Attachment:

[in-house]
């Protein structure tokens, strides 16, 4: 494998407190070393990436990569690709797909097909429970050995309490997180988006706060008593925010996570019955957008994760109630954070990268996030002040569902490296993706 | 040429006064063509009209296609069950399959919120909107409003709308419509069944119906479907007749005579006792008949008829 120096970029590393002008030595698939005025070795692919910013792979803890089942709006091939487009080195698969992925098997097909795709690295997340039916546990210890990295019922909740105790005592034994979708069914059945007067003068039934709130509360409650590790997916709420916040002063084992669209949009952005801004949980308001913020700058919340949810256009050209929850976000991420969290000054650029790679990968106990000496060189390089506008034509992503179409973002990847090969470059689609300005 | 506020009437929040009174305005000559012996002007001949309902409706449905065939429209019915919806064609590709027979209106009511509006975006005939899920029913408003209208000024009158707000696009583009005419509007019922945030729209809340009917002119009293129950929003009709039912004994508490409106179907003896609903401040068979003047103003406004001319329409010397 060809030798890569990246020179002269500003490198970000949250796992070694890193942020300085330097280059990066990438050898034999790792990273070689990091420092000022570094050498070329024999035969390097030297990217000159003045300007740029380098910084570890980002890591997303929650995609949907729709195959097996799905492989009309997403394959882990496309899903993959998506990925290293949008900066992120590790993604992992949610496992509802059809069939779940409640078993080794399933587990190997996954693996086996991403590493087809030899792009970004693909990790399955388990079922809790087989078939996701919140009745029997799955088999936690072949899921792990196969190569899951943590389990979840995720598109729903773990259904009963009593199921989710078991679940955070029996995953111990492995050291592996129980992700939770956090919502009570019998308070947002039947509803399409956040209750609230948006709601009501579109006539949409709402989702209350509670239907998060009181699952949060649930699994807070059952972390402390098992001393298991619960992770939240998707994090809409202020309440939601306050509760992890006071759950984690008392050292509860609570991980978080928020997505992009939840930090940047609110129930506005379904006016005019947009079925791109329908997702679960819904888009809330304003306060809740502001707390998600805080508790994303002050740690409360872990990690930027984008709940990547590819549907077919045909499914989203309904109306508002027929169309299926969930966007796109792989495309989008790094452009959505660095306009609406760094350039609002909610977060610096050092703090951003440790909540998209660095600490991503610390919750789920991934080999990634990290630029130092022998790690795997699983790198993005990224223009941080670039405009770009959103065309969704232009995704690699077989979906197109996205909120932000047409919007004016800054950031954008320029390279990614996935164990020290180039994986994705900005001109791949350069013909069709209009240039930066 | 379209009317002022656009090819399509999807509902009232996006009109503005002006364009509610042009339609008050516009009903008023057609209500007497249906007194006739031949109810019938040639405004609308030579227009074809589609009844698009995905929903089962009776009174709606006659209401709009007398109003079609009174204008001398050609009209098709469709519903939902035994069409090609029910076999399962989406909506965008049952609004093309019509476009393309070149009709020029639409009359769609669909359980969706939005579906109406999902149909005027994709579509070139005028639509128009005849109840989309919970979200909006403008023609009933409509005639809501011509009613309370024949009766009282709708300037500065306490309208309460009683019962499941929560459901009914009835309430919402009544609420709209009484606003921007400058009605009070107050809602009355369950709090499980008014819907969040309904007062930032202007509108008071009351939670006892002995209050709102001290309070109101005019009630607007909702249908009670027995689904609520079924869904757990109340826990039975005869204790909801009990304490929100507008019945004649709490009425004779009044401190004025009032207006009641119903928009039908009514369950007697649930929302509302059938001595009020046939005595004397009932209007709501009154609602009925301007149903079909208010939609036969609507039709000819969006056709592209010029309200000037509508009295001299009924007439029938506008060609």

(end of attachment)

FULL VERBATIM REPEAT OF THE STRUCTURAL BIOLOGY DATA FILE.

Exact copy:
[in-house]
């Protein structure tokens, strides 16, 4: 494998407190070393990436990569690709797909097909429970050995309490997180988006706060008593925010996570019955957008994760109630954070990268996030002040569902490296993706 | 040429006064063509009209296609069950399959919120909107409003709308419509069944119906479907007749005579006792008949008829 120096970029590393002008030595698939005025070795692919910013792979803890089942709006091939487009080195698969992925098997097909795709690295997340039916546990210890990295019922909740105790005592034994979708069914059945007067003068039934709130509360409650590790997916709420916040002063084992669209949009952005801004949980308001913020700058919340949810256009050209929850976000991420969290000054650029790679990968106990000496060189390089506008034509992503179409973002990847090969470059689609300005 | 506020009437929040009174305005000559012996002007001949309902409706449905065939429209019915919806064609590709027979209106009511509006975006005939899920029913408003209208000024009158707000696009583009005419509007019922945030729209809340009917002119009293129950929003009709039912004994508490409106179907003896609903401040068979003047103003406004001319329409010397 060809030798890569990246020179002269500003490198970000949250796992070694890193942020300085330097280059990066990438050898034999790792990273070689990091420092000022570094050498070329024999035969390097030297990217000159003045300007740029380098910084570890980002890591997303929650995609949907729709195959097996799905492989009309997403394959882990496309899903993959998506990925290293949008900066992120590790993604992992949610496992509802059809069939779940409640078993080794399933587990190997996954693996086996991403590493087809030899792009970004693909990790399955388990079922809790087989078939996701919140009745029997799955088999936690072949899921792990196969190569899951943590389990979840995720598109729903773990259904009963009593199921989710078991679940955070029996995953111990492995050291592996129980992700939770956090919502009570019998308070947002039947509803399409956040209750609230948006709601009501579109006539949409709402989702209350509670239907998060009181699952949060649930699994807070059952972390402390098992001393298991619960992770939240998707994090809409202020309440939601306050509760992890006071759950984690008392050292509860609570991980978080928020997505992009939840930090940047609110129930506005379904006016005019947009079925791109329908997702679960819904888009809330304003306060809740502001707390998600805080508790994303002050740690409360872990990690930027984008709940990547590819549907077919045909499914989203309904109306508002027929169309299926969930966007796109792989495309989008790094452009959505660095306009609406760094350039609002909610977060610096050092703090951003440790909540998209660095600490991503610390919750789920991934080999990634990290630029130092022998790690795997699983790198993005990224223009941080670039405009770009959103065309969704232009995704690699077989979906197109996205909120932000047409919007004016800054950031954008320029390279990614996935164990020290180039994986994705900005001109791949350069013909069709209009240039930066 | 379209009317002022656009090819399509999807509902009232996006009109503005002006364009509610042009339609008050516009009903008023057609209500007497249906007194006739031949109810019938040639405004609308030579227009074809589609009844698009995905929903089962009776009174709606006659209401709009007398109003079609009174204008001398050609009209098709469709519903939902035994069409090609029910076999399962989406909506965008049952609004093309019509476009393309070149009709020029639409009359769609669909359980969706939005579906109406999902149909005027994709579509070139005028639509128009005849109840989309919970979200909006403008023609009933409509005639809501011509009613309370024949009766009282709708300037500065306490309208309460009683019962499941929560459901009914009835309430919402009544609420709209009484606003921007400058009605009070107050809602009355369950709090499980008014819907969040309904007062930032202007509108008071009351939670006892002995209050709102001290309070109101005019009630607007909702249908009670027995689904609520079924869904757990109340826990039975005869204790909801009990304490929100507008019945004649709490009425004779009044401190004025009032207006009641119903928009039908009514369950007697649930929302509302059938001595009020046939005595004397009932209007709501009154609602009925301007149903079909208010939609036969609507039709000819969006056709592209010029309200000037509508009295001299009924007439029938506008060609």